Failing to repay a BNPL loan on time can hurt a client’s credit rating, something New York resident Alana Cimillo says she learned the hard way.
In 2019, Cimillo learned that her ex-fiancé had used her Social Security number without her knowledge to take out 23 loans from Affirm, a lawsuit alleged in November, allegedly failed to repay. fully 18 of them.
It wasn’t until she heard about a collection agency retained by Affirm that Cimillo realized the extent of the problem, according to the lawsuit. Cimillo reported what she describes as identity theft to police and disputed the loans directly with Affirm several times throughout 2020. But Affirm ultimately concluded that the loans were valid and that Cimillo was responsible for pay them, according to the lawsuit. (CR does not name the ex-fiancé as he has not been criminally charged.)
In mid-2021, according to the lawsuit, Cimillo received alerts that her FICO credit score had dropped from nearly 800 to 674. She felt the effect when she went to buy a car in July and learned from the dealership that she was not eligible for the 0.9% promotional interest rate for auto loans, “and that the best interest rate she could get would be 4.9%,” according to his complaint.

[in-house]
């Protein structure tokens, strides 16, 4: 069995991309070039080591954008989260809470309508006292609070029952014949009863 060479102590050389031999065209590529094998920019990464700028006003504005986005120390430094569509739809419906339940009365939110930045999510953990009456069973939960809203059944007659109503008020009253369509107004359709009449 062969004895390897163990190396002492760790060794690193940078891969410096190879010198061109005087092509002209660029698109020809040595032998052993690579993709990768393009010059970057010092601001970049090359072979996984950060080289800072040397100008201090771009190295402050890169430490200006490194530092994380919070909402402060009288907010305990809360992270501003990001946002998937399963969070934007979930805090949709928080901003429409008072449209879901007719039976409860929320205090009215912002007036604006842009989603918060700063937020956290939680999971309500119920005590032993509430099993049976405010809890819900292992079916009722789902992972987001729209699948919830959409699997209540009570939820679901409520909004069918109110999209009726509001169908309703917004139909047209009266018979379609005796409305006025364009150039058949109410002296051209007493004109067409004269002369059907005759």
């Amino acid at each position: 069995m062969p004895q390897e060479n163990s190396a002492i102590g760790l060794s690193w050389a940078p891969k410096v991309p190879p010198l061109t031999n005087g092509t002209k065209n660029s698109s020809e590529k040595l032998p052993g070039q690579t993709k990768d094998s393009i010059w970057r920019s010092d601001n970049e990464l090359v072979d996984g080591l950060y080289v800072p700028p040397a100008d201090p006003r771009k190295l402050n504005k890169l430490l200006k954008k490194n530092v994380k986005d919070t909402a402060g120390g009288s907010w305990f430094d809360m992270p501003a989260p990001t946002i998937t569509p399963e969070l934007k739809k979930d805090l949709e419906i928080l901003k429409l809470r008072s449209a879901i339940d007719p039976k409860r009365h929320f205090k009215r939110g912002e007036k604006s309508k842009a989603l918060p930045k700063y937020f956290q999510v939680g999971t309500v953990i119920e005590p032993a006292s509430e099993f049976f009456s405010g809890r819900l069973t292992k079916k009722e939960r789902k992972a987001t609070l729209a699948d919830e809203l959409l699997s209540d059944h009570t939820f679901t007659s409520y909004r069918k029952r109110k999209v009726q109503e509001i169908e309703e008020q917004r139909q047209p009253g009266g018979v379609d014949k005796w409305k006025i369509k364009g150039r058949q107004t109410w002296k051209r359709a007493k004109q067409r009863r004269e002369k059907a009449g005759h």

Affirm declined to comment. Adam Singer, Cimillo’s attorney, declined to comment specifically on the case, citing ongoing litigation, but he says it’s concerning that consumers can get so many BNPL loans at once. He wouldn’t be surprised, he says, if someone lost track of payment schedules, given the potentially large number of loans, and if one of them became delinquent, the consumer would likely see a impact on their credit rating.
“They might have great credit, but all of a sudden they might now have serious delinquency,” he says.
Policies on whether delinquent loans are reported to a credit bureau vary by lender. Afterpay and Klarna, for example, say they don’t report missed payments to the credit bureaus, while Affirm says some defaults are eventually reported.
While Cimillo’s case is an extraordinary example of how small BNPL loans can cause problems for a consumer, CR’s Bell says his situation underscores the potential risks of making payment plans available to pay virtually anyone. what.
“The popular image of BNPL loans is that borrowers use them selectively to purchase one or a few items at the same time,” he says. “But some users were able to stack multiple loans, like a revolving line of credit.”
“Some BPNL products allow you to spend up to a high credit limit, but unlike credit cards, they are not regulated to require a repayment capacity assessment or to provide regular consolidated billing statements,” adds he. “The borrower might be underestimating the risk of charging a lot of purchases to their account.”